President Trump Signs First Congressional Review Act Disapproval Resolution in 16 Years
On February 14, 2017, President Donald Trump signed a resolution nullifying a Securities and Exchange Commission (“SEC”) regulation that required energy companies to disclose foreign payments. This marks the first successful use of the Congressional Review Act (“CRA”) procedure in 16 years, and only the second successful use since the statute passed in 1996. Several more such resolutions are likely to follow, potentially including a resolution nullifying the Consumer Financial Protection Bureau’s (“CFPB”) prepaid card rule.
As we explained in a previous post, the CRA creates a mechanism for Congress to nullify a final agency rule through a joint resolution, so long as the resolution is passed within 60 legislative days of the rule being finalized. A CRA disapproval resolution cannot be filibustered in the Senate. Before this week, the CRA had been only used once, but observers have long expected the 115th Congress to use the procedure to nullify several Obama-era regulations.
Congress’s first CRA target was an SEC regulation that would have required energy companies to disclose payments made to foreign governments. The rule, which implemented a provision in the Dodd-Frank Act, was intended to fight perceived corruption in countries with extensive oil, gas, coal, and mineral resources.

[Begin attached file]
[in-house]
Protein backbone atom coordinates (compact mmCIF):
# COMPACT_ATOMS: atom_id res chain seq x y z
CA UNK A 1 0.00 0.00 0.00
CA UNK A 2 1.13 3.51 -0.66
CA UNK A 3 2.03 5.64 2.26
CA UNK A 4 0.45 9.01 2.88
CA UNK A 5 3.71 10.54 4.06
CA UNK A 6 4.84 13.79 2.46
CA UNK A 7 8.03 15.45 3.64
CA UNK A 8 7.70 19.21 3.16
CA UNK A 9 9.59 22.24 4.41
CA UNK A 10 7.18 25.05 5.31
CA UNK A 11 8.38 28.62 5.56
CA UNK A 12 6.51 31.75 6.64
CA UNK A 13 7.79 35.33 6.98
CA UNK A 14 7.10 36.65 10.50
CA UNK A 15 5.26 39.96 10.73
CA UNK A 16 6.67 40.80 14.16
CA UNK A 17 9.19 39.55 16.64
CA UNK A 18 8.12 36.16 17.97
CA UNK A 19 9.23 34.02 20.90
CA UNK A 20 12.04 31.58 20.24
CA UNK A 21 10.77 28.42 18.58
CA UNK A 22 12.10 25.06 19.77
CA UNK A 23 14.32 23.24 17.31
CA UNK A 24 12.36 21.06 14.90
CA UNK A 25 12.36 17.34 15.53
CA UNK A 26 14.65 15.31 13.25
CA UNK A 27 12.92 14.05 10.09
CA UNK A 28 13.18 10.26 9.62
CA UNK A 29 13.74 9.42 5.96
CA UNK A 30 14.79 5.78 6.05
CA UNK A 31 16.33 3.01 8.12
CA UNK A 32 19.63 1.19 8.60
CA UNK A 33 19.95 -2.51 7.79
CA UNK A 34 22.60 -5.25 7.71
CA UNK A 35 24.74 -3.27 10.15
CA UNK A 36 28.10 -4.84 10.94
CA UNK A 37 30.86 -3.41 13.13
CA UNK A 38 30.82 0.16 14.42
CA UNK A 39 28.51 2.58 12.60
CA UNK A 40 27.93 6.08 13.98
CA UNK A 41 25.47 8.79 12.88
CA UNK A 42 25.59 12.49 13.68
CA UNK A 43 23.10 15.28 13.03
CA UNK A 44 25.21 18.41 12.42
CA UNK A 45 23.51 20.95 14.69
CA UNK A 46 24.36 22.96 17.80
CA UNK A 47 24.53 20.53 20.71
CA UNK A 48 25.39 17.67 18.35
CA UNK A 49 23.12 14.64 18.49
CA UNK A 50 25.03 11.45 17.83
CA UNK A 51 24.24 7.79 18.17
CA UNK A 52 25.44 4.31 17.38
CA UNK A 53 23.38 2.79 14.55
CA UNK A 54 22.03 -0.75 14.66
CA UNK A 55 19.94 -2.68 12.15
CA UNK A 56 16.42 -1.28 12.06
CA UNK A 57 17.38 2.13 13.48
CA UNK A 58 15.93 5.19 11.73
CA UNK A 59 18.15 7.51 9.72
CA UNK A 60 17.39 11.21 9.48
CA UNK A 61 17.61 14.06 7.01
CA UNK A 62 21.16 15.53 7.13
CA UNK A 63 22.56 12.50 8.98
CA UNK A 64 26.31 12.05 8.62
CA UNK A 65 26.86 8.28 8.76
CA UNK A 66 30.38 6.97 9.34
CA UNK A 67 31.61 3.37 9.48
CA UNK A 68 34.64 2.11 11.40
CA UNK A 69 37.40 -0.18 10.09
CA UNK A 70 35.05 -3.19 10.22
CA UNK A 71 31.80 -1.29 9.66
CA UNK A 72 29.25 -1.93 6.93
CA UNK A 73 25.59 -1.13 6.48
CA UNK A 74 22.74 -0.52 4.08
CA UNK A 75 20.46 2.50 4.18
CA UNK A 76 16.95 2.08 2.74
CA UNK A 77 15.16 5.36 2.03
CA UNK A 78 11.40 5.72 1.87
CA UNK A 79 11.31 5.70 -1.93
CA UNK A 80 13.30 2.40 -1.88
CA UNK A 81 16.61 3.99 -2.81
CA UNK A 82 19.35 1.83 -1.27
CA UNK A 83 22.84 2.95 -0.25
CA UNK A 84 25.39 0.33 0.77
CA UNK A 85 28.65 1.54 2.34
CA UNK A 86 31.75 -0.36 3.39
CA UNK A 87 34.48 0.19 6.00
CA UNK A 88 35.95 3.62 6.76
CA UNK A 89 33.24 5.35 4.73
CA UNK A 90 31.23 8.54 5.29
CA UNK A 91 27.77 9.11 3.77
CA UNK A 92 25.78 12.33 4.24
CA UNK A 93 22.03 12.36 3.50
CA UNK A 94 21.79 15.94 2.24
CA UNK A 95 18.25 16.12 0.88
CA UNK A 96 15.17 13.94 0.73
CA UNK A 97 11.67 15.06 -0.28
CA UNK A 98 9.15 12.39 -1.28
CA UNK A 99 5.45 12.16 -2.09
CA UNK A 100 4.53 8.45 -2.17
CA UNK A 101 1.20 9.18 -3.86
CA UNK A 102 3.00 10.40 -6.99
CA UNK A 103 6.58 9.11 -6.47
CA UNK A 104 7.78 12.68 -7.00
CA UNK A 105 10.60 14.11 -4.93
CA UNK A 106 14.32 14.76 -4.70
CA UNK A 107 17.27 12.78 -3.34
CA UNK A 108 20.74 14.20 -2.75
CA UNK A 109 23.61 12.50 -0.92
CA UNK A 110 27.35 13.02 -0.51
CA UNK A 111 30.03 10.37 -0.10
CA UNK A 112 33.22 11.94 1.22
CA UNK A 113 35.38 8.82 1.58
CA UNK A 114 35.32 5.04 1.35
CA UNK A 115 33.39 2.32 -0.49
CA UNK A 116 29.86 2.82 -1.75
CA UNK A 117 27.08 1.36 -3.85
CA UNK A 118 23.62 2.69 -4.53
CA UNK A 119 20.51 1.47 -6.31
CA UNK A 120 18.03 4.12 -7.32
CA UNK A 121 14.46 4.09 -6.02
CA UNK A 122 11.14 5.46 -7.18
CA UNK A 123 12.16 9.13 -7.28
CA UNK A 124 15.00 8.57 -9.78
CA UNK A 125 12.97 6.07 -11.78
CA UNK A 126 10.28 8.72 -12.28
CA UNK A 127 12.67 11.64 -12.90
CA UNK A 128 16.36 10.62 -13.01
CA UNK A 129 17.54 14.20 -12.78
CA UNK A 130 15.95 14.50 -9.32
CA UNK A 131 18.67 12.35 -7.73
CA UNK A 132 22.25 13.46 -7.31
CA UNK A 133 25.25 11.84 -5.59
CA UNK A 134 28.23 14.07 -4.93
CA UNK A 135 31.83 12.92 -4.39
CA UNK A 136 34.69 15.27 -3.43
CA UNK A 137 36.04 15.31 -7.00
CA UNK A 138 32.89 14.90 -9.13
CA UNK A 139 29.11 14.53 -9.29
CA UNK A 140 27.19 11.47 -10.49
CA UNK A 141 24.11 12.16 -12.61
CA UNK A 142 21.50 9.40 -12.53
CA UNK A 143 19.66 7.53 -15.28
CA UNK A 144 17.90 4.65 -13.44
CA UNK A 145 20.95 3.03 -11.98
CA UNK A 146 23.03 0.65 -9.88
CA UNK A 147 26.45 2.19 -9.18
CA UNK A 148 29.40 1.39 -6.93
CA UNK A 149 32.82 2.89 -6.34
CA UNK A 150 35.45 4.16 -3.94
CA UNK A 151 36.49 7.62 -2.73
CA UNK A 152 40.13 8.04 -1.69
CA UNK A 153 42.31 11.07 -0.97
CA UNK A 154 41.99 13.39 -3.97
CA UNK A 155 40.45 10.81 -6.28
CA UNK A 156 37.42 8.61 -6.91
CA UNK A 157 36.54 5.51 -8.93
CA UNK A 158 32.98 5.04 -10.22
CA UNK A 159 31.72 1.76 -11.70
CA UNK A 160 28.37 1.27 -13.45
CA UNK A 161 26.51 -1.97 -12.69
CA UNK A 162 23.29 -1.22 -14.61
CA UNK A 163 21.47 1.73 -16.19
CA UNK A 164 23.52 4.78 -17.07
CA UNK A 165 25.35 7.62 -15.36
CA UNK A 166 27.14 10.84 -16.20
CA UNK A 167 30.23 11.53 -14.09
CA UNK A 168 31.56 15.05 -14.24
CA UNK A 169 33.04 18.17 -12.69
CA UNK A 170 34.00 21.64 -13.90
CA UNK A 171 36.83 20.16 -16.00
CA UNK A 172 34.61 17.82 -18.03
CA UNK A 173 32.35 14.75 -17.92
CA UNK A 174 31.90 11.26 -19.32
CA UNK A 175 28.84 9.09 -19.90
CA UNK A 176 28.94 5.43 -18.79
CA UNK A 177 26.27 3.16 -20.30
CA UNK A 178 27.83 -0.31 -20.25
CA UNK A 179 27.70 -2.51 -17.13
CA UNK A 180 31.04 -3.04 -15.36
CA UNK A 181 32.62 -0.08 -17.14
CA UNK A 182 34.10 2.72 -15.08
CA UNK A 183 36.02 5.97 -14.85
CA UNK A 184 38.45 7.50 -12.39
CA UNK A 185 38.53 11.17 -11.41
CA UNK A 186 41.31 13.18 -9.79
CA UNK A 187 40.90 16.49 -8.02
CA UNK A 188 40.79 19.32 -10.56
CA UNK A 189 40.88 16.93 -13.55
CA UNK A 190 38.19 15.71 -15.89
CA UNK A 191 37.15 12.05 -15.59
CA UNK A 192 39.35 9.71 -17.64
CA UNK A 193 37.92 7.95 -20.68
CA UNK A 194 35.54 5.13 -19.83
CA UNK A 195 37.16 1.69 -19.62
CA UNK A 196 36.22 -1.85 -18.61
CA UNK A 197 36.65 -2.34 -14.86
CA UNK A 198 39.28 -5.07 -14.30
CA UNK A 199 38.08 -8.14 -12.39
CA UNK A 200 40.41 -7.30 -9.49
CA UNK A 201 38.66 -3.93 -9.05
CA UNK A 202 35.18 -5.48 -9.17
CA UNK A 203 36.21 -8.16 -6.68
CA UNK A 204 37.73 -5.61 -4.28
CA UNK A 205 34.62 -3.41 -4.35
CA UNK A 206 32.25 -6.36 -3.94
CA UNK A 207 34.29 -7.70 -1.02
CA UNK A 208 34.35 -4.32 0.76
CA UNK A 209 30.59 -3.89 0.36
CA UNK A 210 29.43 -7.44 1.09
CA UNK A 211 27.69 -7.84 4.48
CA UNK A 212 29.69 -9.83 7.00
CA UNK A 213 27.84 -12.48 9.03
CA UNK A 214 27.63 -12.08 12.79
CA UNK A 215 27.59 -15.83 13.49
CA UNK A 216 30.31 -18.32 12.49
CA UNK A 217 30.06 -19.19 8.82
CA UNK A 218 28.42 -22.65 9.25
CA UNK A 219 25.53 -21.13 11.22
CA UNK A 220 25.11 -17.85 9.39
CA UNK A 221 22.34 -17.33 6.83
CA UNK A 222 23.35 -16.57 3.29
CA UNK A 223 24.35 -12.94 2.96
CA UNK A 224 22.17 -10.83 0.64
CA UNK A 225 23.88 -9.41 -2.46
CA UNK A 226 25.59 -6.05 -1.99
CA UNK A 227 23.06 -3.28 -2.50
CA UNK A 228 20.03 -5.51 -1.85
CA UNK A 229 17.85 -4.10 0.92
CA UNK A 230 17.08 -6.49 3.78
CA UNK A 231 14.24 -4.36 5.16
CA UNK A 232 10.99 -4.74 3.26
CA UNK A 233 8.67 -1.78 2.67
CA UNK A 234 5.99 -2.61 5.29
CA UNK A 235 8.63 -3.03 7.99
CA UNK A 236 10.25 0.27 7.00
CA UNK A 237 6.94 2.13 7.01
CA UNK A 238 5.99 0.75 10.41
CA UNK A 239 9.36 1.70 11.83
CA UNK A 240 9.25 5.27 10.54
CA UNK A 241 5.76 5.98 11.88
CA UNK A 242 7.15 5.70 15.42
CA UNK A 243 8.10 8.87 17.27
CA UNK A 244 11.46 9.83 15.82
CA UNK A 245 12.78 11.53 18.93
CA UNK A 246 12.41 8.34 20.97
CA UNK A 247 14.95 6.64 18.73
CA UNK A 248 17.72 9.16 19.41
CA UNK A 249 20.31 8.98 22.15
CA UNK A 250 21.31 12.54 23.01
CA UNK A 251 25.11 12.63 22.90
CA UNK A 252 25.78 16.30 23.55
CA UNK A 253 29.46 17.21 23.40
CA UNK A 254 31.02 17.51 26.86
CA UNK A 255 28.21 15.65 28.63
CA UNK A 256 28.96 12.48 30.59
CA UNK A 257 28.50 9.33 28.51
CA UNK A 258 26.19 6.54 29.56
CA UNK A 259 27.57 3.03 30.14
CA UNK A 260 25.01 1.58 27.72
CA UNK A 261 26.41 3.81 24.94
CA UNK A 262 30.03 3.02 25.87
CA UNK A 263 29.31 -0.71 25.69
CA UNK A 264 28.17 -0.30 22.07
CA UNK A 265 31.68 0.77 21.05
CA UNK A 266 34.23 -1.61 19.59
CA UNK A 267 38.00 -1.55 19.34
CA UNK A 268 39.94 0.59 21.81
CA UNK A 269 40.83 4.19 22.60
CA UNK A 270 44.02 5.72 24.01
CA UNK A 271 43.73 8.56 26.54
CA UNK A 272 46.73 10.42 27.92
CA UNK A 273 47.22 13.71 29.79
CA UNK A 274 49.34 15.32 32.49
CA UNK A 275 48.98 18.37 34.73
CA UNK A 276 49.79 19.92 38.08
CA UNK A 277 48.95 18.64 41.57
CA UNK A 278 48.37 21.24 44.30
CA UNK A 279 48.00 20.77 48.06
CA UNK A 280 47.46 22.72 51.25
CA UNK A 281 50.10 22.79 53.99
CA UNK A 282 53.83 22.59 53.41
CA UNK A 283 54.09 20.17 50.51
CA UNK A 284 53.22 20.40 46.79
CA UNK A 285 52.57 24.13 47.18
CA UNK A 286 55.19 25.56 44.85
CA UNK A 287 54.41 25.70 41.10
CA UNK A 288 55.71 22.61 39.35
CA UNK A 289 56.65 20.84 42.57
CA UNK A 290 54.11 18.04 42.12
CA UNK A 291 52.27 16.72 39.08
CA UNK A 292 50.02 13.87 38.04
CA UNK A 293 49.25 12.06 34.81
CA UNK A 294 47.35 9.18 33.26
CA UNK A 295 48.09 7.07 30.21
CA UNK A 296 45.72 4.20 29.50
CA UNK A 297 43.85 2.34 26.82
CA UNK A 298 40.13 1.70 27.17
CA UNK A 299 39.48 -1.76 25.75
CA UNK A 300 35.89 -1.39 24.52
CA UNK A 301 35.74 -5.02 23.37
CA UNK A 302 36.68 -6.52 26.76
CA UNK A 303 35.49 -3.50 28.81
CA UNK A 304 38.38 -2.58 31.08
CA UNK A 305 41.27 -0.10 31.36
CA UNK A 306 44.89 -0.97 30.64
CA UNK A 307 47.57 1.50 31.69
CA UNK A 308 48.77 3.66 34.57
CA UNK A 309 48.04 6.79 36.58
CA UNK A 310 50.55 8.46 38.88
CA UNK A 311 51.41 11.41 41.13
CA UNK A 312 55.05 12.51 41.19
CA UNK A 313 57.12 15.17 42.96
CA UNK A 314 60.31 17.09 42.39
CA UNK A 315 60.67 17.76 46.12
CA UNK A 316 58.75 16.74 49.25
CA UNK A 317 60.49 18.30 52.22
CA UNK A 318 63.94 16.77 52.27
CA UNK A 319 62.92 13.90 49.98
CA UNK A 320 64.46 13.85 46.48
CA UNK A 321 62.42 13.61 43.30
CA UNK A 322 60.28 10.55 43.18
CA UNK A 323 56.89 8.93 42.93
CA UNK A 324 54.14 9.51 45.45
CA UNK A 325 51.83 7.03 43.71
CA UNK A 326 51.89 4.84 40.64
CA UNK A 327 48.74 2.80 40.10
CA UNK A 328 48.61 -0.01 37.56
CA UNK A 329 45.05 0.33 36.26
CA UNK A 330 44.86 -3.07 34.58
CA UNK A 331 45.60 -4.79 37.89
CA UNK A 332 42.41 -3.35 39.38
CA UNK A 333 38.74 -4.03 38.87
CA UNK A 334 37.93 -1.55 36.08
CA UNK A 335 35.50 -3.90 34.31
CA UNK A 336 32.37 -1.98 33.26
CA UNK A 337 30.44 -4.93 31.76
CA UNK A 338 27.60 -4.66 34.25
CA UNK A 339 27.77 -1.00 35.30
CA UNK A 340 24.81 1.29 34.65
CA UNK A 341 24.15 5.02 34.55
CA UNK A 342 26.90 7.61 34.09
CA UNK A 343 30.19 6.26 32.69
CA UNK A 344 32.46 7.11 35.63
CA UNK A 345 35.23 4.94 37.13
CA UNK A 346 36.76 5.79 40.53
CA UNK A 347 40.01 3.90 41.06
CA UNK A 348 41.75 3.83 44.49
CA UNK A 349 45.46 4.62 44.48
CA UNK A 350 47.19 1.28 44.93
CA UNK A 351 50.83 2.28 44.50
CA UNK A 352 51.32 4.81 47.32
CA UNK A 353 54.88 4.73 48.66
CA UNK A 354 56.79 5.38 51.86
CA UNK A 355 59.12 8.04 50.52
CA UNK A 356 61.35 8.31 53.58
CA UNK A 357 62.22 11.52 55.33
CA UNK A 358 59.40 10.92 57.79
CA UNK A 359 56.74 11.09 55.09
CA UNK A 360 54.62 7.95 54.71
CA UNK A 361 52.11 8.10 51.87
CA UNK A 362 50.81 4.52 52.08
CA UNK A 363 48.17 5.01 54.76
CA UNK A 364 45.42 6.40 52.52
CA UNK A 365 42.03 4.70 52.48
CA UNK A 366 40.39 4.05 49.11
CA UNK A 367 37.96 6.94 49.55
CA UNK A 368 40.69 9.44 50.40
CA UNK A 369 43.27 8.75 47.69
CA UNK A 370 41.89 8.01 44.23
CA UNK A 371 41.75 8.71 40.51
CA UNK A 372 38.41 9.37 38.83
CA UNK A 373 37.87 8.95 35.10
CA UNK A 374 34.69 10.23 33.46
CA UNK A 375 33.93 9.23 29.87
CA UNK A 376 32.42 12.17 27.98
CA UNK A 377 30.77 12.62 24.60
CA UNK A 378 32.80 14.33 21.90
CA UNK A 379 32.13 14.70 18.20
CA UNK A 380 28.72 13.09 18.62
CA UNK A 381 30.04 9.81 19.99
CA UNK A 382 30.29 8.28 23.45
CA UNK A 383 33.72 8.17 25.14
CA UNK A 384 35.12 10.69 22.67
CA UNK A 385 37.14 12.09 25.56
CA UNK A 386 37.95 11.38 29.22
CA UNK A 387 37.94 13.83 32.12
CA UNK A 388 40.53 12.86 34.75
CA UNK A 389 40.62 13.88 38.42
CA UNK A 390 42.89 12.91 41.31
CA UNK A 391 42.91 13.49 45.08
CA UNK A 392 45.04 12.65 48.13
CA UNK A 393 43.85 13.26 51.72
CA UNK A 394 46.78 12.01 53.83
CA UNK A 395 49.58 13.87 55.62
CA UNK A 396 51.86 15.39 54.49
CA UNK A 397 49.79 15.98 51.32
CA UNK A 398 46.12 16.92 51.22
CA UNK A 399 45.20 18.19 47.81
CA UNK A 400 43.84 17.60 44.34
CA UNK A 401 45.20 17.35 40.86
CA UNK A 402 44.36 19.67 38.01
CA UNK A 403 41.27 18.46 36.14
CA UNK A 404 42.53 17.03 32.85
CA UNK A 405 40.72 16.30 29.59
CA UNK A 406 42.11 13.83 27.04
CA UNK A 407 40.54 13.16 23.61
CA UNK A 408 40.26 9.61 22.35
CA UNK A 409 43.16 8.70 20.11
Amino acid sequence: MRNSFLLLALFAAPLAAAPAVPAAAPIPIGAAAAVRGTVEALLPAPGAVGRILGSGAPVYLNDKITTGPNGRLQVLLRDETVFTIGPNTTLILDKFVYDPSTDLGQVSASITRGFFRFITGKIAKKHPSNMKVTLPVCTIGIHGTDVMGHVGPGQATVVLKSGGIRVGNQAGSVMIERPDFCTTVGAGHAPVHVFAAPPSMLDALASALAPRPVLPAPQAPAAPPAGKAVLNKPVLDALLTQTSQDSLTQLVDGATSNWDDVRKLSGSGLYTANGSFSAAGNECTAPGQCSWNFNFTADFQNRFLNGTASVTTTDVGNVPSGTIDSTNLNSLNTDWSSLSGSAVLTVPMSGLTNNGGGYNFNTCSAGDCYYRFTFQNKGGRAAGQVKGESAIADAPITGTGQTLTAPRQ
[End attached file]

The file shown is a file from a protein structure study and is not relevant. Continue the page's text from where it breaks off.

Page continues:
As we noted previously, House Republicans have targeted a wide array of Obama-era financial regulations for nullification under the CRA. Furthermore, the Trump Administration issued an executive order that establishes a framework to roll back the financial regulations imposed under the Dodd-Frank Act.
One financial regulation that could be on the CRA chopping block is the CFPB’s rule governing prepaid cards, which creates new disclosure requirements and credit protections for prepaid accounts. The CFPB finalized the rule in October. Senator David Perdue (R-Ga), along with seven co-sponsors, recently introduced a resolution to nullify the rule under the CRA. However, it is not clear whether there is sufficient opposition to the rule to make its nullification a priority.
Even if the push to nullify the prepaid card rule stalls, Congressional Republicans look certain to continue the push to roll back Obama-era regulations under the CRA. Resolutions disapproving of two other rules have passed in Congress, and several more are likely to be introduced in the coming weeks.